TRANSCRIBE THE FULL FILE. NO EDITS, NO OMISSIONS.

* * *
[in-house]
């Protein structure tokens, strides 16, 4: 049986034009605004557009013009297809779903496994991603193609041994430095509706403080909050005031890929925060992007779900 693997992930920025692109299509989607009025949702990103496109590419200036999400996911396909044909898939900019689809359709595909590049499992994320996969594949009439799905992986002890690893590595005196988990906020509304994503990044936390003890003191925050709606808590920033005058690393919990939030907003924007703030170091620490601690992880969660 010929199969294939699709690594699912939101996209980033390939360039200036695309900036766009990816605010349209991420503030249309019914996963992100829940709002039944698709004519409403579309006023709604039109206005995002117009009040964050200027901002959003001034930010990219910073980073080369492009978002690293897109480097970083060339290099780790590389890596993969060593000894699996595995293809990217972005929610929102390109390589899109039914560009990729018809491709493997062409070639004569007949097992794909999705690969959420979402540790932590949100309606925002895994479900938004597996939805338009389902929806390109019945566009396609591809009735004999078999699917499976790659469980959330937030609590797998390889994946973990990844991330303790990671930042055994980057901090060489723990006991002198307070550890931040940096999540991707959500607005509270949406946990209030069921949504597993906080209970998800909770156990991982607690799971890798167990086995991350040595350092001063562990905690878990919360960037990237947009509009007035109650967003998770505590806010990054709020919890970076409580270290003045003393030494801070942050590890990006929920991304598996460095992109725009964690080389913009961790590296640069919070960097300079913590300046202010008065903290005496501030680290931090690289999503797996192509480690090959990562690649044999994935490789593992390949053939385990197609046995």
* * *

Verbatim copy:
[in-house]
């Protein structure tokens, strides 16, 4: 049986034009605004557009013009297809779903496994991603193609041994430095509706403080909050005031890929925060992007779900 693997992930920025692109299509989607009025949702990103496109590419200036999400996911396909044909898939900019689809359709595909590049499992994320996969594949009439799905992986002890690893590595005196988990906020509304994503990044936390003890003191925050709606808590920033005058690393919990939030907003924007703030170091620490601690992880969660 010929199969294939699709690594699912939101996209980033390939360039200036695309900036766009990816605010349209991420503030249309019914996963992100829940709002039944698709004519409403579309006023709604039109206005995002117009009040964050200027901002959003001034930010990219910073980073080369492009978002690293897109480097970083060339290099780790590389890596993969060593000894699996595995293809990217972005929610929102390109390589899109039914560009990729018809491709493997062409070639004569007949097992794909999705690969959420979402540790932590949100309606925002895994479900938004597996939805338009389902929806390109019945566009396609591809009735004999078999699917499976790659469980959330937030609590797998390889994946973990990844991330303790990671930042055994980057901090060489723990006991002198307070550890931040940096999540991707959500607005509270949406946990209030069921949504597993906080209970998800909770156990991982607690799971890798167990086995991350040595350092001063562990905690878990919360960037990237947009509009007035109650967003998770505590806010990054709020919890970076409580270290003045003393030494801070942050590890990006929920991304598996460095992109725009964690080389913009961790590296640069919070960097300079913590300046202010008065903290005496501030680290931090690289999503797996192509480690090959990562690649044999994935490789593992390949053939385990197609046995």